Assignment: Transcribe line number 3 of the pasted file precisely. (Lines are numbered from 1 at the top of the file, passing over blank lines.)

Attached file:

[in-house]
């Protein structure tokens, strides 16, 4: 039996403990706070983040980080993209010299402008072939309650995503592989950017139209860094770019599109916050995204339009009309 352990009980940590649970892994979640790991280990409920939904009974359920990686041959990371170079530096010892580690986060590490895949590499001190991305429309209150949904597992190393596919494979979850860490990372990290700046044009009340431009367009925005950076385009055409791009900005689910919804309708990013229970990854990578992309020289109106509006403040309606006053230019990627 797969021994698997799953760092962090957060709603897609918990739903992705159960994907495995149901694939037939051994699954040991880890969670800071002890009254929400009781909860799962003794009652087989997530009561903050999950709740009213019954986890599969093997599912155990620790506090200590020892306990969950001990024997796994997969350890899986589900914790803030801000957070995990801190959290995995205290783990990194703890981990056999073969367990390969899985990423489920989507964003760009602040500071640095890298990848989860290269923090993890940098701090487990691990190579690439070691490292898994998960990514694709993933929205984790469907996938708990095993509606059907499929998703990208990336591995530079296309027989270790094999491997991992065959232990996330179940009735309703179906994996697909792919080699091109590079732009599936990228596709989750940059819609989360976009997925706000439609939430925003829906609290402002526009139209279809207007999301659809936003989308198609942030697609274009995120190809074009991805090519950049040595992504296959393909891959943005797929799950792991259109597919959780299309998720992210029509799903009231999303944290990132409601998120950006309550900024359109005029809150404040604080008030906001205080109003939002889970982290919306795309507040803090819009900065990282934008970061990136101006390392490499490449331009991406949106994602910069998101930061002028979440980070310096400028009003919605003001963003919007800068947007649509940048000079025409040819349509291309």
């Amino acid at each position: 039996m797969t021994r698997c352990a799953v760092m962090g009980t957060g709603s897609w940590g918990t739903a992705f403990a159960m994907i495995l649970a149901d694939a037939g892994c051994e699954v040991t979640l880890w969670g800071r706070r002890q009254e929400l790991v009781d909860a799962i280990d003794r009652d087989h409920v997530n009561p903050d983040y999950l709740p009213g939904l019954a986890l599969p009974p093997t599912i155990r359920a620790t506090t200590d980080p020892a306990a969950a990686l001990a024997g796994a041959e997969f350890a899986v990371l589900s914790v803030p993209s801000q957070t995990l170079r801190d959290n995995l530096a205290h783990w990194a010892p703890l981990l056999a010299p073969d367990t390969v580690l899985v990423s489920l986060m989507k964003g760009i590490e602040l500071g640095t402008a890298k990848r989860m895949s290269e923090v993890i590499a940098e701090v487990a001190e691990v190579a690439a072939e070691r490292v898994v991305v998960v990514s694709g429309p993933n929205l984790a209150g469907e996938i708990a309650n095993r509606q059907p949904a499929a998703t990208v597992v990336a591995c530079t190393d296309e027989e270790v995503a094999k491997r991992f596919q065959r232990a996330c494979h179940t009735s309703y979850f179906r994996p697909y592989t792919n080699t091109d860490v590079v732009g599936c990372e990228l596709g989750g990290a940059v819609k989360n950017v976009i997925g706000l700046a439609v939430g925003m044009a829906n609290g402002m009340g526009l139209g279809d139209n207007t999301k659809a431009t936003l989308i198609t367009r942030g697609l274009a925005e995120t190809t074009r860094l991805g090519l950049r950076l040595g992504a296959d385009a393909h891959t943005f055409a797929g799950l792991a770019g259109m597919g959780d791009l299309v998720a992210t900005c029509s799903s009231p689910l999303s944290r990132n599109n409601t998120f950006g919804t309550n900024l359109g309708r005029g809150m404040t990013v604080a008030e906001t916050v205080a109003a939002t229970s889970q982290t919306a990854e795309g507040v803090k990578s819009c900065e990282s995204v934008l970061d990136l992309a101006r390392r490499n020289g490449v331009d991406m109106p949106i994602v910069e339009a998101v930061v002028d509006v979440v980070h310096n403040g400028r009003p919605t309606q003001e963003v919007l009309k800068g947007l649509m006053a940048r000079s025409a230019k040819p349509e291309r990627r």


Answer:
């Amino acid at each position: 039996m797969t021994r698997c352990a799953v760092m962090g009980t957060g709603s897609w940590g918990t739903a992705f403990a159960m994907i495995l649970a149901d694939a037939g892994c051994e699954v040991t979640l880890w969670g800071r706070r002890q009254e929400l790991v009781d909860a799962i280990d003794r009652d087989h409920v997530n009561p903050d983040y999950l709740p009213g939904l019954a986890l599969p009974p093997t599912i155990r359920a620790t506090t200590d980080p020892a306990a969950a990686l001990a024997g796994a041959e997969f350890a899986v990371l589900s914790v803030p993209s801000q957070t995990l170079r801190d959290n995995l530096a205290h783990w990194a010892p703890l981990l056999a010299p073969d367990t390969v580690l899985v990423s489920l986060m989507k964003g760009i590490e602040l500071g640095t402008a890298k990848r989860m895949s290269e923090v993890i590499a940098e701090v487990a001190e691990v190579a690439a072939e070691r490292v898994v991305v998960v990514s694709g429309p993933n929205l984790a209150g469907e996938i708990a309650n095993r509606q059907p949904a499929a998703t990208v597992v990336a591995c530079t190393d296309e027989e270790v995503a094999k491997r991992f596919q065959r232990a996330c494979h179940t009735s309703y979850f179906r994996p697909y592989t792919n080699t091109d860490v590079v732009g599936c990372e990228l596709g989750g990290a940059v819609k989360n950017v976009i997925g706000l700046a439609v939430g925003m044009a829906n609290g402002m009340g526009l139209g279809d139209n207007t999301k659809a431009t936003l989308i198609t367009r942030g697609l274009a925005e995120t190809t074009r860094l991805g090519l950049r950076l040595g992504a296959d385009a393909h891959t943005f055409a797929g799950l792991a770019g259109m597919g959780d791009l299309v998720a992210t900005c029509s799903s009231p689910l999303s944290r990132n599109n409601t998120f950006g919804t309550n900024l359109g309708r005029g809150m404040t990013v604080a008030e906001t916050v205080a109003a939002t229970s889970q982290t919306a990854e795309g507040v803090k990578s819009c900065e990282s995204v934008l970061d990136l992309a101006r390392r490499n020289g490449v331009d991406m109106p949106i994602v910069e339009a998101v930061v002028d509006v979440v980070h310096n403040g400028r009003p919605t309606q003001e963003v919007l009309k800068g947007l649509m006053a940048r000079s025409a230019k040819p349509e291309r990627r």